One of the most exciting garden archaeological sites in England unearthed.
Excavations undertaken by Wessex Archaeology for LM (a joint venture of Laing O’Rourke & J Murphy) on the HS2 site at Coleshill in Warwickshire have revealed one of the best-preserved late sixteenth century gardens ever discovered in this country.
During archaeological investigations, the remains of Coleshill Manor and an octagonal moat were originally picked up by air photography. As excavations progressed, the remains of a massive garden dating from the decades either side of 1600 were discovered, alongside the impressive manor house.
The house was owned by Sir Robert Digby, and experts now believe that after marrying an Irish heiress, he built his home in the modern style, along with huge formal gardens measuring 300 metres from end to end, to show off his new wealth and status.
Entirely unknown before, the preservation of the gardens is exceptional, with well-preserved gravel paths, planting beds, garden pavilion foundations and ornaments organised in a geometric pattern. The site has parallels to the impressive ornamental gardens at Kenilworth Castle and Hampton Court Palace.
HS2’s Historic Environment Manager, Jon Millward said: “It’s fantastic to see HS2’s huge archaeology programme making another major contribution to our understanding of British history. This is an incredibly exciting site, and the team has made some important new discoveries that unlock more of Britain’s past.”
Wessex Archaeology’s Project Officer, Stuart Pierson said: “For the dedicated fieldwork team working on this site, it’s a once in a career opportunity to work on such an extensive garden and manor site, which spans 500 years. Evidence of expansive formal gardens of national significance and hints of connections to Elizabeth I and the civil war provide us with a fascinating insight into the importance of Coleshill and its surrounding landscape.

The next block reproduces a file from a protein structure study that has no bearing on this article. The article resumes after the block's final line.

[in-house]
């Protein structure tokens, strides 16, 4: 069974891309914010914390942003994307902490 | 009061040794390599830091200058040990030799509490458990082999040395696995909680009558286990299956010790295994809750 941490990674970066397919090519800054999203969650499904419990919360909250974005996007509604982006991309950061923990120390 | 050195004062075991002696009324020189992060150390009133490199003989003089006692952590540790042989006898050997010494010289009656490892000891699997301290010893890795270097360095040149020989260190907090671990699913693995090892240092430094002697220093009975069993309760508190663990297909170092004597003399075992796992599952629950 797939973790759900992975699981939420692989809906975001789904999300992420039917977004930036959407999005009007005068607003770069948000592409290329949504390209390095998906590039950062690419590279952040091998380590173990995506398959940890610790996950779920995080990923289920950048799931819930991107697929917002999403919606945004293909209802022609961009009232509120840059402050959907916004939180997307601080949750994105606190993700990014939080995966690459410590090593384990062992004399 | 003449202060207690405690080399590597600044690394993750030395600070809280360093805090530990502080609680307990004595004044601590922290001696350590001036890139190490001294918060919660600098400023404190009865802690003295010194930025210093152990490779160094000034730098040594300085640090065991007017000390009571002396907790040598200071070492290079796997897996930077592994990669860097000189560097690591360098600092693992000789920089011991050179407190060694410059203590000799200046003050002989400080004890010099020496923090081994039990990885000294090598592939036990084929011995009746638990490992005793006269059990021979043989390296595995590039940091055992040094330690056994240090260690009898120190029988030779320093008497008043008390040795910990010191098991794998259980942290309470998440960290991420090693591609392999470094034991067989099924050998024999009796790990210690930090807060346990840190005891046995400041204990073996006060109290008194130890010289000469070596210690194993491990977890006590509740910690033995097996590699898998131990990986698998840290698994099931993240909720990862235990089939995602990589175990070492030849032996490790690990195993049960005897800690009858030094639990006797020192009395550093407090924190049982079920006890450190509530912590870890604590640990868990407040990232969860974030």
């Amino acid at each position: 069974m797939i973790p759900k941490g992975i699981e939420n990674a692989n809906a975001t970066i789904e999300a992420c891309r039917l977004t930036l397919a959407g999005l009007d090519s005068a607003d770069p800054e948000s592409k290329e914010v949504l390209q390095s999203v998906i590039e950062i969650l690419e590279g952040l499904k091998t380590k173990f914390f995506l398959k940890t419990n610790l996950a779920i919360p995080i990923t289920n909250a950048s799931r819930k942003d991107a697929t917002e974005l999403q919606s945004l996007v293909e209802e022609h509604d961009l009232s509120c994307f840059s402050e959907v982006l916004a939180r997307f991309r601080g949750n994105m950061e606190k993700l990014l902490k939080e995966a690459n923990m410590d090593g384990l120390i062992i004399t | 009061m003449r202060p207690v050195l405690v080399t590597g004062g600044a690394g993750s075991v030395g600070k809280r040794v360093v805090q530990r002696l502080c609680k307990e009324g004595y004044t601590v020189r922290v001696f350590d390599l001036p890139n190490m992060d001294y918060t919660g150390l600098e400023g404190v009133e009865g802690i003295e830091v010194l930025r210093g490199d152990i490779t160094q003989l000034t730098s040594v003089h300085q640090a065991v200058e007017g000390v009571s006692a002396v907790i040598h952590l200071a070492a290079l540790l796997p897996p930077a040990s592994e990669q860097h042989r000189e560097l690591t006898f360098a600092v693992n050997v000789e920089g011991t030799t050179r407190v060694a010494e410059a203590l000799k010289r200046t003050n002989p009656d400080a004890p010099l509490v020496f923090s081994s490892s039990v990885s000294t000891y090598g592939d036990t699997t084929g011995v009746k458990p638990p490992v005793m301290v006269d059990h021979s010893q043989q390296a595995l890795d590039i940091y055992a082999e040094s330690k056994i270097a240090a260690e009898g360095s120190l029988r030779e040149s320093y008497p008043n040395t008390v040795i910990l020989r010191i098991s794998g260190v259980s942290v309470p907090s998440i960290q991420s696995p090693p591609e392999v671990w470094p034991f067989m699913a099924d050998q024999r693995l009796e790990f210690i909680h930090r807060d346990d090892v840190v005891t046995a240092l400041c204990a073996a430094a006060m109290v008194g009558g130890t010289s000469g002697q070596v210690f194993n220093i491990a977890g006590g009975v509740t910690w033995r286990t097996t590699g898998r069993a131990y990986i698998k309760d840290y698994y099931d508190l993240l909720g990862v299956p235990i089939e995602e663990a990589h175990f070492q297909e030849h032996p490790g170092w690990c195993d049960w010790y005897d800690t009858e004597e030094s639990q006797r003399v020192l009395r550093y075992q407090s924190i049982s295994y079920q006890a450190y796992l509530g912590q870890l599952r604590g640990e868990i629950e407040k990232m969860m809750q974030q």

“From our original trench evaluation work, we knew there were gardens, but we had no idea how extensive the site would be. As work has progressed, it’s been particularly interesting to discover how the gardens have been changed and adapted over time with different styles. We’ve also uncovered structures such as pavilions and some exceptional artefacts including smoking pipes, coins and musket balls, giving us an insight into the lives of people who lived here.
“The preservation of the gardens is unparalleled. We’ve had a big team of up to 35 archaeologists working on this site over the last two years conducting trench evaluations, geophysical work and drone surveys as well as the archaeological excavations.”
Dr Paul Stamper, a specialist in English gardens and landscape history, commented: “This is one of the most exciting Elizabethan gardens that’s ever been discovered in this country. The scale of preservation at this site is really exceptional and is adding considerably to our knowledge of English gardens around 1600. There have only been three or four investigations of gardens of this scale over the last 30 years, including Hampton Court, Kirby in Northamptonshire and Kenilworth Castle, but this one was entirely unknown. The garden doesn’t appear in historical records, there are no plans of it, it’s not mentioned in any letters or visitors’ accounts.
“The form of the gardens suggest they were designed around 1600, which fits in exactly with the documentary evidence we have about the Digby family that lived here. Sir Robert Digby married an Irish heiress, raising him to the ranks of the aristocracy. We suspect he rebuilt his house and laid out the huge formal gardens measuring 300 metres from end to end, signifying his wealth.”
Coleshill is an historic market town on the south east side of Birmingham. The documentary evidence of the manor – also known as Coleshill Hall – and its previous occupants point towards a great feud between the de Montfort and Digby families. The Hall came into the hands of Simon Digby in the late 15th century and the change of ownership set in motion huge alterations to the landscape around Coleshill and the development of the Hall, including a deer park and the formal gardens in the 1600s.
Excavations have revealed structures dating to the late Medieval period, with structural evidence attributed to the large gatehouse in the forecourt of the Hall with its style and size alluding to a possible fourteenth or fifteenth century date. In a detailed inventory of the house undertaken in 1628, the gatehouse is specifically mentioned, further historical sources suggest that it was not long after this that the gatehouse was pulled down.